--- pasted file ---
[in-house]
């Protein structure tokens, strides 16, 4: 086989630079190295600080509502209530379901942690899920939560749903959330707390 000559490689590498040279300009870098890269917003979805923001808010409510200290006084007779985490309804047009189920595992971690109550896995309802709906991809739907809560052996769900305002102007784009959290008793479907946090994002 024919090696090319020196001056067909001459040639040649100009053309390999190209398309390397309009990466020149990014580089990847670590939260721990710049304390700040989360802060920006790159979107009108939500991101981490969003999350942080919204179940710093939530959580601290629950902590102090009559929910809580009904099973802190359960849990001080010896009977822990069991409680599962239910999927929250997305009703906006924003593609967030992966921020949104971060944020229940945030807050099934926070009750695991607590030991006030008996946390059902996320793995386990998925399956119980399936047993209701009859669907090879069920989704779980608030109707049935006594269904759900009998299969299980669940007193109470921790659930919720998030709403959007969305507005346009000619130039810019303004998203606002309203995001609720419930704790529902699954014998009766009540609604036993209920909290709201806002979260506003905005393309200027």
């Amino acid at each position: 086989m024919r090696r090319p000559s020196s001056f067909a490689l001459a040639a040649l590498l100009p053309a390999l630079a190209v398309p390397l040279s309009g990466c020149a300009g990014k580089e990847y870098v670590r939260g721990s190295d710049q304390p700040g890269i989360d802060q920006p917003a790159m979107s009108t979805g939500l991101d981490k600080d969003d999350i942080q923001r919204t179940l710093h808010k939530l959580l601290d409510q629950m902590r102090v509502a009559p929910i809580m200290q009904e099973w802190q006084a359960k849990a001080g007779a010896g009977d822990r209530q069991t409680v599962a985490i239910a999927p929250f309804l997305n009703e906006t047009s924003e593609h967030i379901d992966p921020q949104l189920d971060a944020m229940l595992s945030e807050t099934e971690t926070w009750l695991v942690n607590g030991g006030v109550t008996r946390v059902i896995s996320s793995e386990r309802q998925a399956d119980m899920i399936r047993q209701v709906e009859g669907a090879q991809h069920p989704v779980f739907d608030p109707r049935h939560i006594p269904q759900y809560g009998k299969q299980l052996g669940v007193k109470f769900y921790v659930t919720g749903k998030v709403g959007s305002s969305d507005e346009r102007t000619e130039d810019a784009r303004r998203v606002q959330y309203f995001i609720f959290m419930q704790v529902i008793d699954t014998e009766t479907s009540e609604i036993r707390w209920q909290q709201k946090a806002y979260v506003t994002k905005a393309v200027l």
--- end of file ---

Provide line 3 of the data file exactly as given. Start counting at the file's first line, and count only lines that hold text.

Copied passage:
């Amino acid at each position: 086989m024919r090696r090319p000559s020196s001056f067909a490689l001459a040639a040649l590498l100009p053309a390999l630079a190209v398309p390397l040279s309009g990466c020149a300009g990014k580089e990847y870098v670590r939260g721990s190295d710049q304390p700040g890269i989360d802060q920006p917003a790159m979107s009108t979805g939500l991101d981490k600080d969003d999350i942080q923001r919204t179940l710093h808010k939530l959580l601290d409510q629950m902590r102090v509502a009559p929910i809580m200290q009904e099973w802190q006084a359960k849990a001080g007779a010896g009977d822990r209530q069991t409680v599962a985490i239910a999927p929250f309804l997305n009703e906006t047009s924003e593609h967030i379901d992966p921020q949104l189920d971060a944020m229940l595992s945030e807050t099934e971690t926070w009750l695991v942690n607590g030991g006030v109550t008996r946390v059902i896995s996320s793995e386990r309802q998925a399956d119980m899920i399936r047993q209701v709906e009859g669907a090879q991809h069920p989704v779980f739907d608030p109707r049935h939560i006594p269904q759900y809560g009998k299969q299980l052996g669940v007193k109470f769900y921790v659930t919720g749903k998030v709403g959007s305002s969305d507005e346009r102007t000619e130039d810019a784009r303004r998203v606002q959330y309203f995001i609720f959290m419930q704790v529902i008793d699954t014998e009766t479907s009540e609604i036993r707390w209920q909290q709201k946090a806002y979260v506003t994002k905005a393309v200027l």